A high-surface-area cathode current collector of an inert conductive material such as porous carbon 10 is impregnated with the cathode/electrolyte and contacted to one side of a porous separator 12. The anode 14 is brought into contact with the other side of separator 12. Stainless steel or nickel electrodes 16 may be used to contact anode 14 and cathode current collector 10. The liquid oxyhalide or other electrolyte solvent as defined herein, discharges after the interhalogen discharges.
Other interhalogens which have a discharge potential higher than the electrolyte solvent selected may be used, such as ICl3, IF5, BrF5, BrF3, IF7, ClF3 and ICl. Anode metals other than lithium may be used. Anode metals to be used in any given instance must be oxidizable by the particular cathode/electrolyte constituents selected and must generate a potential when electrochemically coupled thereto. The metal selected for the anode must also be available in the form of a salt which is soluble in the electrolyte solvent of the cathode/electrolyte. Calcium/Ca(AlCl4)2 and magnesium/Mg(AlCl4)2 are examples of such metals and salts which are useful with the oxyhalides and interhalogens set forth hereinabove in various combinations.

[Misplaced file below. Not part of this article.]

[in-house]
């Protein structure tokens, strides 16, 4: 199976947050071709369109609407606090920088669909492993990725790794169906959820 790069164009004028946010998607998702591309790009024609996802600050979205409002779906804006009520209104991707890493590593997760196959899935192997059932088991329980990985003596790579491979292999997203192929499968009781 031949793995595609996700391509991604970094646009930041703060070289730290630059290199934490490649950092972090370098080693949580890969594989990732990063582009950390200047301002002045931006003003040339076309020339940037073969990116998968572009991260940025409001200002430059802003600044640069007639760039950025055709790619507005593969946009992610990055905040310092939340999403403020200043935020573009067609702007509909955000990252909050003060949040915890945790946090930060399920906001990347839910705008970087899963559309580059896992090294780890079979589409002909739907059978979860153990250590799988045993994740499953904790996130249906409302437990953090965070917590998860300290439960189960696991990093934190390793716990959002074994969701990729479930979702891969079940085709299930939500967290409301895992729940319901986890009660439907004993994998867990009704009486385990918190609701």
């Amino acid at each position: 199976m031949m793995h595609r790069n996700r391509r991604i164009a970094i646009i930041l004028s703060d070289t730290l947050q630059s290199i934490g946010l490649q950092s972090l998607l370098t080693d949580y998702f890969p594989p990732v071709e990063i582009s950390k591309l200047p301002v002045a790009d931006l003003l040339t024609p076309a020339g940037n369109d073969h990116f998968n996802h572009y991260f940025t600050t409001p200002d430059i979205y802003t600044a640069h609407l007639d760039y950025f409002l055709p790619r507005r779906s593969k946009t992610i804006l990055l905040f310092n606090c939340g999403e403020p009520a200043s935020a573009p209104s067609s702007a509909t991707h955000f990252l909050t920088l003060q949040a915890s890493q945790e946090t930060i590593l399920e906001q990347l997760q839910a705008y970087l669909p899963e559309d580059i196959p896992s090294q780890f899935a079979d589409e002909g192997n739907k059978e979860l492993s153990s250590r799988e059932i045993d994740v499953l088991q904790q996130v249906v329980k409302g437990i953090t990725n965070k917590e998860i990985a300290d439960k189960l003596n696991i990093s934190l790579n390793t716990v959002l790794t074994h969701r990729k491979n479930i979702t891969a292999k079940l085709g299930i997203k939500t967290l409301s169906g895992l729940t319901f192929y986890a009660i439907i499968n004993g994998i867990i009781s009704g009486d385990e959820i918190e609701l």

Another preferred form of the battery system is shown in FIG. 2. It uses SOCl2, LiAlCl4 and ICl3 as the cathode/electrolyte which is also saturated with ICl3 and contains a reservoir amount of undissolved ICl3. In this embodiment, the cathode/electrolyte 20 is formed by pressing a blend of about 50-90% ICl3 with about 50-10% of a conductive additive such as carbon black. Thus, in this embodiment, the high-surface-area cathode current collector is incorporated integrally with the cathode/electrolyte. As already stated, a satisfactory pressed pellet may be obtained, for example, by mixing 90% ICl3 and 10% carbon and pressing the mixture lightly to about 75% density to form a pellet. A solution of SOCl2 containing 0.1 mole of LiAlCl4 per mole of SOCl2 and saturated with ICl3 is then added to the pellet to form body 20. Preferably, an amount of solution adequate to fill the pores of body 20 is adequate. However, varying amounts of such a solution may be added depending on the current level desired.